We grow great by dreams. All big men are dreamers. They see things in the soft haze of a spring day or in the red fire of a long winter’s evening. Some of us let our dreams die, but others nourish and protect them, nurse them through bad days till they bring them to sunshine and light.
I’ve been busier in the past month than I think I have ever been in all my life. It’s been one mad rush after another: rushing to get the book done and out into the world; then rushing to promote it; working crazy hours and forgetting about food and sleep… it’s been a wild ride! And I vowed to myself that I would start on the second book as soon as I was done with the first. So here I am, in front of the computer again… But I realise that I don’t feel as ‘with it’ or as energised as I did when I was working on the first book. I seem to be running out of steam–at least just a little bit.
Fortunately, I know what it is and I think I know how to fix it. It’s time to return to my ‘why’.
You see, we all have reasons for doing what we do. These reasons are important because they are our primary motivation for doing what we do. Whether it is a dream or a vision that inspires us, or whether we are driven by more practical considerations, (or both), it is our ‘why’ that keeps us going. And the ironic thing is that it is all too easy to lose sight of the ‘why’ when we are so busy executing on it.
You know when this has happened when you feel a lack of motivation. The fire in your belly (or the fire under your *ss) is all but gone. You can begin to feel your focus waning and your attention wandering. Yep. Any of things are a sure sign that it’s to do with the old ‘why’.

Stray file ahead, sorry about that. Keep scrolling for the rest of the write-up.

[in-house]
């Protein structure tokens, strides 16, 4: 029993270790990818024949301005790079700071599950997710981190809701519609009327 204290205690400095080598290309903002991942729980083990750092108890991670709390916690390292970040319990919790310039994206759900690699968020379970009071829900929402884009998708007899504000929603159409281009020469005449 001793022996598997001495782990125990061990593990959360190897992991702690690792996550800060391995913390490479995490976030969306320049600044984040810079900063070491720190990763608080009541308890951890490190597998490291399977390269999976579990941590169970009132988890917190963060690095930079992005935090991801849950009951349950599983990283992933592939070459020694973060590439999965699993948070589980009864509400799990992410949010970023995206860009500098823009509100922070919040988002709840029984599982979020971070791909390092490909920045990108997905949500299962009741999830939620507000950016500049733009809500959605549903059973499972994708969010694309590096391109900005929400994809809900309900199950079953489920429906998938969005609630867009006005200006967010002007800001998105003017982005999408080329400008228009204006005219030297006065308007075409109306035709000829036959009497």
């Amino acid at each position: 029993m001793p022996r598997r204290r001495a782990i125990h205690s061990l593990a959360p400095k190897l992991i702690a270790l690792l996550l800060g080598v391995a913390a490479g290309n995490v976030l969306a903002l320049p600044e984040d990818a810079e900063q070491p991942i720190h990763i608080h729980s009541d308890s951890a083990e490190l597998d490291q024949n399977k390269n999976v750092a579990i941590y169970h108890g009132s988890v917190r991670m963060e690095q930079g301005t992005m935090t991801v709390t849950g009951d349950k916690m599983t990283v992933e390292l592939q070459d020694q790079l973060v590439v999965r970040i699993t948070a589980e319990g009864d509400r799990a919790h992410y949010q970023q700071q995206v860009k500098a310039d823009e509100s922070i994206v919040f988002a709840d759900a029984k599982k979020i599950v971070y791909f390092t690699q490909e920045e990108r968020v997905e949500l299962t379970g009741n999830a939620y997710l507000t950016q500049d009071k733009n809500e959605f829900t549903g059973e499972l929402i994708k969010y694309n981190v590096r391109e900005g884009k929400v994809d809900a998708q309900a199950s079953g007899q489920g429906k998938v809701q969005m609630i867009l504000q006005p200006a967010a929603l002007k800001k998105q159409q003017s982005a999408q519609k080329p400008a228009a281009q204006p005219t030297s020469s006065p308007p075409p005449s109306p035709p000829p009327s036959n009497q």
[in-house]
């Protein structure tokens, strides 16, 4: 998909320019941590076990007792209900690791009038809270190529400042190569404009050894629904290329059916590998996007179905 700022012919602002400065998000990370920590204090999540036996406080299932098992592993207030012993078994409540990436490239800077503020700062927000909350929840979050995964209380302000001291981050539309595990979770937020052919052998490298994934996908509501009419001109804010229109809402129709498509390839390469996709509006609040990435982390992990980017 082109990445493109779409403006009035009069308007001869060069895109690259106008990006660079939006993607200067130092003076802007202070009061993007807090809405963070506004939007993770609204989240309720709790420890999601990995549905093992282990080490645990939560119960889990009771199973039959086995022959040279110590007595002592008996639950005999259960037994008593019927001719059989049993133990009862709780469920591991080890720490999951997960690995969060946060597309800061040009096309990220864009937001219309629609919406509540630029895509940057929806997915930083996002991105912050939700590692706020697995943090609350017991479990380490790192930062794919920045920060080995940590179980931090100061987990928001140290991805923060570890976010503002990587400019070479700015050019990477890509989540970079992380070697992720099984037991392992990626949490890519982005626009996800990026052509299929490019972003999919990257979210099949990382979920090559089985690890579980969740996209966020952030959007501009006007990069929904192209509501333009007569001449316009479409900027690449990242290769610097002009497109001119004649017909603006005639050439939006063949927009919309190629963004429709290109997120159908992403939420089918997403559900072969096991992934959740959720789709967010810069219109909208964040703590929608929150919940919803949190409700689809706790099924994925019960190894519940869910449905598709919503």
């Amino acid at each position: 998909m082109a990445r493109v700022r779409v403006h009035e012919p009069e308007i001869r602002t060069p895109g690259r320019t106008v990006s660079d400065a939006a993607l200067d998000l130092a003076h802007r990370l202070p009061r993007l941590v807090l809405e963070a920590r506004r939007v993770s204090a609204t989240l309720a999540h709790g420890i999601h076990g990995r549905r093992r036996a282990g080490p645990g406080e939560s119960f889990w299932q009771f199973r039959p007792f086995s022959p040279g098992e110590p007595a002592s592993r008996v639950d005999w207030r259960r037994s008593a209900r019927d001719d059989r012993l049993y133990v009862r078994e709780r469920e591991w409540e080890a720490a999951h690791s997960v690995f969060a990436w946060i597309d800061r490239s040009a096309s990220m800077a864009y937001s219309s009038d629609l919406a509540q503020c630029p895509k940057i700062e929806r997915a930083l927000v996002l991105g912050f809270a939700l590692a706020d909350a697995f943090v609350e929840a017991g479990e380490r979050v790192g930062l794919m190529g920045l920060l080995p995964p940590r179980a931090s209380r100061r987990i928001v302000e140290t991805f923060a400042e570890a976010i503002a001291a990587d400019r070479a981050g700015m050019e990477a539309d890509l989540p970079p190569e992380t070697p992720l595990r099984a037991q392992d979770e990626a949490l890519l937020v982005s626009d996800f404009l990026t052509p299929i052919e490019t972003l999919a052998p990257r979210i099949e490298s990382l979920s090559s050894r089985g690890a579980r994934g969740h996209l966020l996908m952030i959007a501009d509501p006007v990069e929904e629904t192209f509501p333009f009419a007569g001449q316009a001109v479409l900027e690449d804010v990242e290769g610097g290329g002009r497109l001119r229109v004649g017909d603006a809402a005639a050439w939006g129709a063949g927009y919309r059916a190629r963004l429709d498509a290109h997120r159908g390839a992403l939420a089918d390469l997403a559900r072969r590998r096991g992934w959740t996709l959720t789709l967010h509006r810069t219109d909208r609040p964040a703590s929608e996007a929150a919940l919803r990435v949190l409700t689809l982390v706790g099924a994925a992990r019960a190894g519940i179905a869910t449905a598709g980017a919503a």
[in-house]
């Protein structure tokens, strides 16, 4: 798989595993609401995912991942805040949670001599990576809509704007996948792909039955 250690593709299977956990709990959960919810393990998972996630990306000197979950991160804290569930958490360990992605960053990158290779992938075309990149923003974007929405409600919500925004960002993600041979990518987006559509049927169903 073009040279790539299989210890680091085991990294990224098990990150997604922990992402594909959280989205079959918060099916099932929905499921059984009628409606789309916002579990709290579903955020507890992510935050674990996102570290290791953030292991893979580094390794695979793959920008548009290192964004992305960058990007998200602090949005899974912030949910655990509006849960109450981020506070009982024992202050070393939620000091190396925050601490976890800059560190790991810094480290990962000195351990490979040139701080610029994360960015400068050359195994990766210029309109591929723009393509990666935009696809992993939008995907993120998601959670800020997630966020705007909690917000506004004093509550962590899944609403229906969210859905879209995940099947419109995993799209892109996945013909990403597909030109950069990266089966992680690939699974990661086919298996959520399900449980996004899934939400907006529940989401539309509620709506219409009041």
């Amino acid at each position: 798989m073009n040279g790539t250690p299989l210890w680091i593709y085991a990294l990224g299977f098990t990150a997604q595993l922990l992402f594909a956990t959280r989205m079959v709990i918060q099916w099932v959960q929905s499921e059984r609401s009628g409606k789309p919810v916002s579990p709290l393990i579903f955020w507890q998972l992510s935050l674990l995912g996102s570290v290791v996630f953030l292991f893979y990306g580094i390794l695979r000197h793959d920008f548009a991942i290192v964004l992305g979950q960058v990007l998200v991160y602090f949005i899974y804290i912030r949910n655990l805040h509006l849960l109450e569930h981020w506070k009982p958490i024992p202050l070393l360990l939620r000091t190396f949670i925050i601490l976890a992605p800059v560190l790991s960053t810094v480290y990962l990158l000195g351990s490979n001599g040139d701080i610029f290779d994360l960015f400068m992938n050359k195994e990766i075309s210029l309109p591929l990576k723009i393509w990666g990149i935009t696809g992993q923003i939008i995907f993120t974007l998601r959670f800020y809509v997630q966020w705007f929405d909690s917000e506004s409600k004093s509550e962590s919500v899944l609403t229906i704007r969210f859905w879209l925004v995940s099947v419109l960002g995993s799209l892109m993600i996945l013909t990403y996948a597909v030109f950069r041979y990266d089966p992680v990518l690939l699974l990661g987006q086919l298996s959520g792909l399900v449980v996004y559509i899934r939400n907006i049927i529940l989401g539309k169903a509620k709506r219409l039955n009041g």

You can choose to ignore the signs and soldier on. But going forward without fixing this is a big mistake, because things are just going to get worse. It’s like illness and disease. You can ignore the symptoms or opt for a temporary fix. But as long as the root cause remains unaddressed, it is going to come back bigger and meaner and stop you. So ignoring the issue is not the way to go–especially when it is so easy to fix.
So how do you fix it?
First, you have to realise that it is a mind thing and not an action thing. It’s about fixing your ‘inner game’. My belief is that when we do this, everything on the outside follows. As Lao Tzu put it:
If you correct your mind, the rest of your life will fall into place.
You need to remind yourself why you want to do what you’re doing. You have to return to your dream, to your vision. You need to give meaning to the action that you intend to take.
It can take five minutes or a day. You’ll know you’re ready when you find yourself raring to go again.
I call this ‘stoking the fire’.
Even the biggest, hottest fire can go out if it is not tended to regularly. Without stoking and allowing oxygen into the heart of the fire, it dies out. Similarly, our biggest dreams can die when we let day to day activities and business/busy-ness take up all our attention.
So we need to stop from time to time and stoke our inner fire.